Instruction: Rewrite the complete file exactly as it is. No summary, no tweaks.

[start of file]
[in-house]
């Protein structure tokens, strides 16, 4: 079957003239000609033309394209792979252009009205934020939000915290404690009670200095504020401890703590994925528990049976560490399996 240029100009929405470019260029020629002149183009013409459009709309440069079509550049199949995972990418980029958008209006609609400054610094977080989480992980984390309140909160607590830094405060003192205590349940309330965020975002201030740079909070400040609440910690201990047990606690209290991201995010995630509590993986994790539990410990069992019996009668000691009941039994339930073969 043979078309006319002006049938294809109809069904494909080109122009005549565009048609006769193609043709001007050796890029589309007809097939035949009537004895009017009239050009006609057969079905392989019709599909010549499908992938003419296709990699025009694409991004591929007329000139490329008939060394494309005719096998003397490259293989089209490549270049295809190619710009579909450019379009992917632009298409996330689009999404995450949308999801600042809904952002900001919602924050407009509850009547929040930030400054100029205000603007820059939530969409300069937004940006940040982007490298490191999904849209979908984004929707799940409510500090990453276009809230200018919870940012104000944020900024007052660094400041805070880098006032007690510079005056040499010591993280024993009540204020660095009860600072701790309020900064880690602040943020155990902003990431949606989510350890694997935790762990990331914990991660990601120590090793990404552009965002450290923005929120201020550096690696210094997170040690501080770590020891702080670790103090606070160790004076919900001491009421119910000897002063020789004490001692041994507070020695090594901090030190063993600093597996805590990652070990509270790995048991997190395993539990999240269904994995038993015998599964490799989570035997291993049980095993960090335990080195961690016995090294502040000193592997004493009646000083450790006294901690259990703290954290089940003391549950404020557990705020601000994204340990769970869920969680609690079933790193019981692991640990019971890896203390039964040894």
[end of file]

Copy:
[in-house]
């Protein structure tokens, strides 16, 4: 079957003239000609033309394209792979252009009205934020939000915290404690009670200095504020401890703590994925528990049976560490399996 240029100009929405470019260029020629002149183009013409459009709309440069079509550049199949995972990418980029958008209006609609400054610094977080989480992980984390309140909160607590830094405060003192205590349940309330965020975002201030740079909070400040609440910690201990047990606690209290991201995010995630509590993986994790539990410990069992019996009668000691009941039994339930073969 043979078309006319002006049938294809109809069904494909080109122009005549565009048609006769193609043709001007050796890029589309007809097939035949009537004895009017009239050009006609057969079905392989019709599909010549499908992938003419296709990699025009694409991004591929007329000139490329008939060394494309005719096998003397490259293989089209490549270049295809190619710009579909450019379009992917632009298409996330689009999404995450949308999801600042809904952002900001919602924050407009509850009547929040930030400054100029205000603007820059939530969409300069937004940006940040982007490298490191999904849209979908984004929707799940409510500090990453276009809230200018919870940012104000944020900024007052660094400041805070880098006032007690510079005056040499010591993280024993009540204020660095009860600072701790309020900064880690602040943020155990902003990431949606989510350890694997935790762990990331914990991660990601120590090793990404552009965002450290923005929120201020550096690696210094997170040690501080770590020891702080670790103090606070160790004076919900001491009421119910000897002063020789004490001692041994507070020695090594901090030190063993600093597996805590990652070990509270790995048991997190395993539990999240269904994995038993015998599964490799989570035997291993049980095993960090335990080195961690016995090294502040000193592997004493009646000083450790006294901690259990703290954290089940003391549950404020557990705020601000994204340990769970869920969680609690079933790193019981692991640990019971890896203390039964040894």